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Law school dean on NFL Network as legal analyst

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If you watch the NFL Network, you may have recognized a familiar name among the commentators. Indiana University School of Law – Indianapolis Dean Gary R. Roberts has been serving as an on-air legal analyst for the network discussing the current labor dispute between NFL owners and players.

So far, he has done a few call-in interviews, including one on March 11 to discuss the labor negotiations. That interview was recorded at the WFYI studio in Indianapolis and is available on the NFL Network’s website. In that interview, he explained the role of lawyers and the possible trajectory of the NFL labor negotiations through the court system.

When he gives his analysis, he said, he doesn’t take sides and only comments on the legal aspects, such as whether one side has a strong or weak legal argument and why.

During the March 11 interview, he told the other commentators, who were in the NFL Network studio in Los Angeles, that he expected both sides to come to an agreement shortly before the 2011 NFL season is scheduled to begin and that he expects there to be a Super Bowl in Indianapolis in 2012.

Roberts said the NFL Network contacted him a few weeks ago, likely based on his past analysis for other media outlets regarding legal issues of various sports.

Roberts is a leading expert on sports law and antitrust law and has testified nine times before Congressional committees. He is a certified commercial and sports arbitrator with the American Arbitration Association and is a founding member and serves on the board of directors of the International Association of Sports Professionals and Executives.

He said the reason he does media interviews with the NFL Network and other TV and radio programs is for the “great visibility not only for me professionally, but for the law school. It brings our institution into the public’s consciousness, where good people are doing interesting things.”

When he began his tenure as dean of the law school in 2007, Roberts hoped to incorporate more sports law courses, but he said finding external funding has been difficult. The school currently offers two sports law courses, one taught by the dean and the other by Scott Bearby, managing director of legal affairs and associate general counsel to the NCAA.

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  1. I gave tempparry guardship to a friend of my granddaughter in 2012. I went to prison. I had custody. My daughter went to prison to. We are out. My daughter gave me custody but can get her back. She was not order to give me custody . but now we want granddaughter back from friend. She's 14 now. What rights do we have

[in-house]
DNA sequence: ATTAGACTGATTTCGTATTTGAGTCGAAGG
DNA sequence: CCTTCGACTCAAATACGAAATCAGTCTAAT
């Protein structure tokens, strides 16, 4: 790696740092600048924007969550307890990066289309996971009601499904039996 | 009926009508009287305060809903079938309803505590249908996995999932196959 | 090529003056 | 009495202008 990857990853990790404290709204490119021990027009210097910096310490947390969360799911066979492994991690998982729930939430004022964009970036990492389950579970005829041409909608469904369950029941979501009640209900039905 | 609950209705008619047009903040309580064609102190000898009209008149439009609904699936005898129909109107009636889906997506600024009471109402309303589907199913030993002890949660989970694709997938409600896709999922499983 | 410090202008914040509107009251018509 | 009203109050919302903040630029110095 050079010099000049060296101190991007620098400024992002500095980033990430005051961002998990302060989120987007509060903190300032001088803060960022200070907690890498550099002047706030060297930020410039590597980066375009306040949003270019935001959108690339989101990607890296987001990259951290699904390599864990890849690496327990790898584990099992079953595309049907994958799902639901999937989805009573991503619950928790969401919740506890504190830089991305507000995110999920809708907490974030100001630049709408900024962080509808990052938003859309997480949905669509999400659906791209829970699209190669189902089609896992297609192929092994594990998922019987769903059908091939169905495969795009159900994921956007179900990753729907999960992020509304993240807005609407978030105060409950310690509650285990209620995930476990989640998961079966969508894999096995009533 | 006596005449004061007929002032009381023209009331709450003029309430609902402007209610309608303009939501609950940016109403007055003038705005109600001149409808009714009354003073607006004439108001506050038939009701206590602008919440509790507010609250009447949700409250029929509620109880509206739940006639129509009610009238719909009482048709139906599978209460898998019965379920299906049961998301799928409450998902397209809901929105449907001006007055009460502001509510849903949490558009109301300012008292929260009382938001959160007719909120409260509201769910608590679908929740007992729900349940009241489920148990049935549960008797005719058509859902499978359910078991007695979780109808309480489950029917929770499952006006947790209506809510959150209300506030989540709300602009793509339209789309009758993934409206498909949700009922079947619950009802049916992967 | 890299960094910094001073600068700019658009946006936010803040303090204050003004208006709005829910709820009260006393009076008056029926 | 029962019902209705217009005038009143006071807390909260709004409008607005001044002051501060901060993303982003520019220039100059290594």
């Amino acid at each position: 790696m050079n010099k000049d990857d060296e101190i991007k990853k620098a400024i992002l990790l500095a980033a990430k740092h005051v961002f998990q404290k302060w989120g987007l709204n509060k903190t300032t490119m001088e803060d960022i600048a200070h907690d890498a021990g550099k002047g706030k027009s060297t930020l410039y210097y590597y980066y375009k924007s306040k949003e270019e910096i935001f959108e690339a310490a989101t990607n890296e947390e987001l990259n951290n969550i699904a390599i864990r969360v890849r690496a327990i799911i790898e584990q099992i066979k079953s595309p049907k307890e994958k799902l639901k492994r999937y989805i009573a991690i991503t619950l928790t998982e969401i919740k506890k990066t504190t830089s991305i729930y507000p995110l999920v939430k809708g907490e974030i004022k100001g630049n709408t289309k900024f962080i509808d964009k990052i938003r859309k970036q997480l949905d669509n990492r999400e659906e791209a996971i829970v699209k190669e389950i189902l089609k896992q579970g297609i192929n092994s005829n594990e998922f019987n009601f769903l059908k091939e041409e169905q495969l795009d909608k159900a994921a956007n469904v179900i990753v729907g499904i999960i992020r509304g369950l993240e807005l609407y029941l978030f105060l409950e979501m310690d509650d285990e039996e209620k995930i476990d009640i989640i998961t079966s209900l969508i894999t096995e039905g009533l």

2. This sure is not what most who value good governance consider the Rule of Law to entail: "In a letter dated March 2, which Brizzi forwarded to IBJ, the commission dismissed the grievance “on grounds that there is not reasonable cause to believe that you are guilty of misconduct.”" Yet two month later reasonable cause does exist? (Or is the commission forging ahead, the need for reasonable belief be damned? -- A seeming violation of the Rules of Profession Ethics on the part of the commission) Could the rule of law theory cause one to believe that an explanation is in order? Could it be that Hoosier attorneys live under Imperial Law (which is also a t-word that rhymes with infamy) in which the Platonic guardians can do no wrong and never owe the plebeian class any explanation for their powerful actions. (Might makes it right?) Could this be a case of politics directing the commission, as celebrated IU Mauer Professor (the late) Patrick Baude warned was happening 20 years ago in his controversial (whisteblowing) ethics lecture on a quite similar topic: http://www.repository.law.indiana.edu/cgi/viewcontent.cgi?article=1498&context=ilj

  3. I have a case presently pending cert review before the SCOTUS that reveals just how Indiana regulates the bar. I have been denied licensure for life for holding the wrong views and questioning the grand inquisitors as to their duties as to state and federal constitutional due process. True story: https://www.scribd.com/doc/299040839/2016Petitionforcert-to-SCOTUS Shorter, Amici brief serving to frame issue as misuse of govt licensure: https://www.scribd.com/doc/312841269/Thomas-More-Society-Amicus-Brown-v-Ind-Bd-of-Law-Examiners

  4. Here's an idea...how about we MORE heavily regulate the law schools to reduce the surplus of graduates, driving starting salaries up for those new grads, so that we can all pay our insane amount of student loans off in a reasonable amount of time and then be able to afford to do pro bono & low-fee work? I've got friends in other industries, radiology for example, and their schools accept a very limited number of students so there will never be a glut of new grads and everyone's pay stays high. For example, my radiologist friend's school accepted just six new students per year.

  5. I totally agree with John Smith.

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